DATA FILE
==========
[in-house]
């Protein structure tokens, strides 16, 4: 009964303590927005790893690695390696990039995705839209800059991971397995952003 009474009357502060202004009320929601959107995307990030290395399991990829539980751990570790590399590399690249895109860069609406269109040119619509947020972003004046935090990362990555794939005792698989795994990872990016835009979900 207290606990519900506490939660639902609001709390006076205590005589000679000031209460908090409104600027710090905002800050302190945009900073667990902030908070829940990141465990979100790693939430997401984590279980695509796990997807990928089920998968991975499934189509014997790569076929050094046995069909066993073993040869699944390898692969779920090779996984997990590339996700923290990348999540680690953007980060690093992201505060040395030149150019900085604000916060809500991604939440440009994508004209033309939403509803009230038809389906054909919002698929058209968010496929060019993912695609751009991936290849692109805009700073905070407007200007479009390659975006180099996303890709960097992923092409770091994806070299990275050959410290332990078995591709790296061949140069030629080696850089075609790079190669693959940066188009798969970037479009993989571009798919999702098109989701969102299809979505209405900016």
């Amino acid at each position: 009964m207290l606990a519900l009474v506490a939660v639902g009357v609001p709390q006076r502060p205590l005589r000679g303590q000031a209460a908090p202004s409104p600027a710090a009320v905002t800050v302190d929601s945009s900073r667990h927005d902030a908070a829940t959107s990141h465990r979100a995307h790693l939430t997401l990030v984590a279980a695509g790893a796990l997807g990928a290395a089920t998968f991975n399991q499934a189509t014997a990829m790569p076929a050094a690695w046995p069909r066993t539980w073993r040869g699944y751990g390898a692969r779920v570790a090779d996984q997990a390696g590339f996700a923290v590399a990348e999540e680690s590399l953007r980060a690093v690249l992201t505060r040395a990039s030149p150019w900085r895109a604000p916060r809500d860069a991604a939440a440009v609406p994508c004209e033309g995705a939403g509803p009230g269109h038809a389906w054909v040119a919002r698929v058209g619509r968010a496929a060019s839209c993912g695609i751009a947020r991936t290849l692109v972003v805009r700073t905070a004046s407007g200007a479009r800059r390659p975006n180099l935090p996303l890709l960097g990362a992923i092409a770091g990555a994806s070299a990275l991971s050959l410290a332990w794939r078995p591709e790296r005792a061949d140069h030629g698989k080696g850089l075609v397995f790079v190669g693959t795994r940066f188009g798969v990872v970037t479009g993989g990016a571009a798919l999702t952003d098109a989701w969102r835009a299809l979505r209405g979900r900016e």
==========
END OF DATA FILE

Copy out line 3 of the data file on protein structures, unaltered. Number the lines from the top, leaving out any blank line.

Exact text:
């Amino acid at each position: 009964m207290l606990a519900l009474v506490a939660v639902g009357v609001p709390q006076r502060p205590l005589r000679g303590q000031a209460a908090p202004s409104p600027a710090a009320v905002t800050v302190d929601s945009s900073r667990h927005d902030a908070a829940t959107s990141h465990r979100a995307h790693l939430t997401l990030v984590a279980a695509g790893a796990l997807g990928a290395a089920t998968f991975n399991q499934a189509t014997a990829m790569p076929a050094a690695w046995p069909r066993t539980w073993r040869g699944y751990g390898a692969r779920v570790a090779d996984q997990a390696g590339f996700a923290v590399a990348e999540e680690s590399l953007r980060a690093v690249l992201t505060r040395a990039s030149p150019w900085r895109a604000p916060r809500d860069a991604a939440a440009v609406p994508c004209e033309g995705a939403g509803p009230g269109h038809a389906w054909v040119a919002r698929v058209g619509r968010a496929a060019s839209c993912g695609i751009a947020r991936t290849l692109v972003v805009r700073t905070a004046s407007g200007a479009r800059r390659p975006n180099l935090p996303l890709l960097g990362a992923i092409a770091g990555a994806s070299a990275l991971s050959l410290a332990w794939r078995p591709e790296r005792a061949d140069h030629g698989k080696g850089l075609v397995f790079v190669g693959t795994r940066f188009g798969v990872v970037t479009g993989g990016a571009a798919l999702t952003d098109a989701w969102r835009a299809l979505r209405g979900r900016e």